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Is there any difference in these sentences?

  1. You can go outside when you complete your work.

  2. You can go outside when you have completed your work.

Are they both interchangeable? If not then what is the difference between them?

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    They mean the same thing although I would prefer "after" instead of "when" in the first example. Jun 15 '20 at 17:10
  • It appears that the first sentence (present simple) is denoting a fact or general habit that would apply in all situations when the work is complete. This is a common feature of the present simple. Every time you complete your work, you can go outside. However, the second (present perfect) seems to be referring to the current work assignment only. Jun 15 '20 at 17:12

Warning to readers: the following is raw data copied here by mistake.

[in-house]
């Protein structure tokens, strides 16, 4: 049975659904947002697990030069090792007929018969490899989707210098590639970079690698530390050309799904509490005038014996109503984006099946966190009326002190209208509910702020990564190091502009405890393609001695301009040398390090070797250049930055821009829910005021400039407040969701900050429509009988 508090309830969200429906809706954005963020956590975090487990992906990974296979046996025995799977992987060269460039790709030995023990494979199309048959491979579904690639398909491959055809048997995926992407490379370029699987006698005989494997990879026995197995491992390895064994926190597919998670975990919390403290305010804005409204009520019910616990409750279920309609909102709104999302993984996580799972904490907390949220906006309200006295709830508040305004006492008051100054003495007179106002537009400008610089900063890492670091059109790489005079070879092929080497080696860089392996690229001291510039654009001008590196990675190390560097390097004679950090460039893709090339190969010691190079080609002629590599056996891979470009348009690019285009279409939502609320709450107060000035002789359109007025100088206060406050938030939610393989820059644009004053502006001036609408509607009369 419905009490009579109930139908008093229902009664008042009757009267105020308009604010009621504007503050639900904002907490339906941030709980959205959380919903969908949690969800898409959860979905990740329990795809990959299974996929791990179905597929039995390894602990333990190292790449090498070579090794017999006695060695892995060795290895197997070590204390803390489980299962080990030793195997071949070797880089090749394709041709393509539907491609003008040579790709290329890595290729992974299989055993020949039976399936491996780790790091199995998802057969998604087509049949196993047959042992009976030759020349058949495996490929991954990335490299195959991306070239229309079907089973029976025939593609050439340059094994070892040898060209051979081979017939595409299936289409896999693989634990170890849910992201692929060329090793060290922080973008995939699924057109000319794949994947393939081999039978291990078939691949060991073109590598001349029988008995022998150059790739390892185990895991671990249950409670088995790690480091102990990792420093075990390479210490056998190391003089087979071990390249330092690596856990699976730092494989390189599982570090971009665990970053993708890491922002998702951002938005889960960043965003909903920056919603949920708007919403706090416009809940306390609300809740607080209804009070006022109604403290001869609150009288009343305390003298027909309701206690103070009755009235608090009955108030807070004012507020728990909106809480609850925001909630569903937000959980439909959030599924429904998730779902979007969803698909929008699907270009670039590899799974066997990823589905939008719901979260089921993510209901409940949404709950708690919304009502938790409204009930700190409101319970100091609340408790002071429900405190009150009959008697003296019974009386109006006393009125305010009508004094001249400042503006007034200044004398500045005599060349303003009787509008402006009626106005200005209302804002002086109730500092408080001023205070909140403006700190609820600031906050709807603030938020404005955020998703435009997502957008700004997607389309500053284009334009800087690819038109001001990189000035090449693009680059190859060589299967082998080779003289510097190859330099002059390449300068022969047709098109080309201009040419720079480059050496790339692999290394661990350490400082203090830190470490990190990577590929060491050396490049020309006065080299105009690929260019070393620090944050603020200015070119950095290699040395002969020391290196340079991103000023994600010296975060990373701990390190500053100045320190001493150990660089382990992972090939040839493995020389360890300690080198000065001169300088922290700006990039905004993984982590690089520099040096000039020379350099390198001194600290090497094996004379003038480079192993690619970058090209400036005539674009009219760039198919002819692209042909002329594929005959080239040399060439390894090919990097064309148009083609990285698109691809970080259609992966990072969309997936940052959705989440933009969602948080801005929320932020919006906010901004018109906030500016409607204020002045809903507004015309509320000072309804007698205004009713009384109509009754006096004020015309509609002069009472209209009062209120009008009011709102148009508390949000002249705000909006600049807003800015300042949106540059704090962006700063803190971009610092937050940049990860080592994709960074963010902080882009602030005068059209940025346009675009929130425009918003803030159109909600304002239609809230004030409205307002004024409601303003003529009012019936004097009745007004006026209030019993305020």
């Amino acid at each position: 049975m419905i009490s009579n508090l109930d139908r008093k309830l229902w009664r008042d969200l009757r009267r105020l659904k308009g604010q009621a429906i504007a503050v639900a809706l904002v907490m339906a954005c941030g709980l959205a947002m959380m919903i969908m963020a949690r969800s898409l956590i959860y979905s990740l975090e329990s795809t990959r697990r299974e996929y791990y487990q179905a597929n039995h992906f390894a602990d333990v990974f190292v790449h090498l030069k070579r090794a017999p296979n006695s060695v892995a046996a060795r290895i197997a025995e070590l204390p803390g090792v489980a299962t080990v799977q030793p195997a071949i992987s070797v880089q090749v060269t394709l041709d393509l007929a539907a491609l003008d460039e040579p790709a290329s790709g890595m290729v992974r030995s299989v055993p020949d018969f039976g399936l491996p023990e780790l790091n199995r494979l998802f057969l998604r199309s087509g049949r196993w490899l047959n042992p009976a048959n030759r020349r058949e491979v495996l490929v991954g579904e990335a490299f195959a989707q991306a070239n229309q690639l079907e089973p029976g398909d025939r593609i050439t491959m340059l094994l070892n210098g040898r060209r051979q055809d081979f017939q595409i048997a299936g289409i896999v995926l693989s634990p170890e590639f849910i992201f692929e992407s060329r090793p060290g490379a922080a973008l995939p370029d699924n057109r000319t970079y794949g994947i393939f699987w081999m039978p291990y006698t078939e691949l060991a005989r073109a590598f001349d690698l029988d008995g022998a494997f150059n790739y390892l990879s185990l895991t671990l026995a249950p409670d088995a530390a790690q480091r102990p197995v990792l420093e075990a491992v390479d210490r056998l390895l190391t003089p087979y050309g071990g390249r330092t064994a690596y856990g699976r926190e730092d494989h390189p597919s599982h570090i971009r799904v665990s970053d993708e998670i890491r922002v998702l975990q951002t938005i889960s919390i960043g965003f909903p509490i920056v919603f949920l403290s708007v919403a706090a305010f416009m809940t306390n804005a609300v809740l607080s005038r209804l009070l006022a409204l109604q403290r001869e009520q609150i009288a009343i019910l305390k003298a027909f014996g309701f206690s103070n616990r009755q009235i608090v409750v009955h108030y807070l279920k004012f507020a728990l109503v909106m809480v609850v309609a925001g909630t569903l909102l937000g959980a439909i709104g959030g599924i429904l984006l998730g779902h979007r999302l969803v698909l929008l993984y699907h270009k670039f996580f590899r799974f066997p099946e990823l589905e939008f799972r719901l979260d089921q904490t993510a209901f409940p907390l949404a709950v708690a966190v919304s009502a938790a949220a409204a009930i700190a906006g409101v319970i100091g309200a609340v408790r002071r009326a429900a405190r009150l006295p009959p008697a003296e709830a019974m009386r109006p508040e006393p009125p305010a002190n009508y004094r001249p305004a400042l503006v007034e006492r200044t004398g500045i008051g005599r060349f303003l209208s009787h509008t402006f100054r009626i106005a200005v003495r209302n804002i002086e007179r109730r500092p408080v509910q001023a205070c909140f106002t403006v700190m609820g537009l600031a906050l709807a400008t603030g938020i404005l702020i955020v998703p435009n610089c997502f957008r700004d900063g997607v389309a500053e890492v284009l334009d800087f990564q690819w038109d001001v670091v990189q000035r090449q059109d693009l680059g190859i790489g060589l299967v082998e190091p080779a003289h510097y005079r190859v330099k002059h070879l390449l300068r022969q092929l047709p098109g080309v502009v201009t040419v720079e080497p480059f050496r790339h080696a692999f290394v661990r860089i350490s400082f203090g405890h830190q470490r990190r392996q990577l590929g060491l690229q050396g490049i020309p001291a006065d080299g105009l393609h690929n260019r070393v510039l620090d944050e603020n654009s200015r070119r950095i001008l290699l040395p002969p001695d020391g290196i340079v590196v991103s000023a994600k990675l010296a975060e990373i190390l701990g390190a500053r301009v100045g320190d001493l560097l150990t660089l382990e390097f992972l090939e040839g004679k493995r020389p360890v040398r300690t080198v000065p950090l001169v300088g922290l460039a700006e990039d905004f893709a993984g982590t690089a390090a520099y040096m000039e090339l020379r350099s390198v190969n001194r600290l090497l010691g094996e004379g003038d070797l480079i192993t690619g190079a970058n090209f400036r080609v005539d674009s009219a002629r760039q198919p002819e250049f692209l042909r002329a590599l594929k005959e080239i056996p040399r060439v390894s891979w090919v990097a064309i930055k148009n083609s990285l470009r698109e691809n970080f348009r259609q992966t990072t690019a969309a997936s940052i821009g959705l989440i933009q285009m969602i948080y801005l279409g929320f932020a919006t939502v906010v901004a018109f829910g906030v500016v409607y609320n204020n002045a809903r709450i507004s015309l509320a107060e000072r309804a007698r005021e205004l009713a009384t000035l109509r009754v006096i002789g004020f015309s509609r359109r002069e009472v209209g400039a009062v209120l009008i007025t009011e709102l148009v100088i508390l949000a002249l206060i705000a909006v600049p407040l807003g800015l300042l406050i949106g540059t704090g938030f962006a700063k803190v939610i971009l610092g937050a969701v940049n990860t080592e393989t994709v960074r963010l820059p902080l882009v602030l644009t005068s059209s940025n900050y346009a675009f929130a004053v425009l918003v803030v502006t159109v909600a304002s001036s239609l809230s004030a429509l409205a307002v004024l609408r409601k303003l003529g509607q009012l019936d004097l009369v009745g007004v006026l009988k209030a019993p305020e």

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The first sentence sounds a bit odd, but the second sentence works for me.

If we are talking about an action in the adverbial clause that takes place over a period of time, we generally prefer the present perfect. Consider this example:

• After I have written this book, I am having a holiday. (not After I write...)

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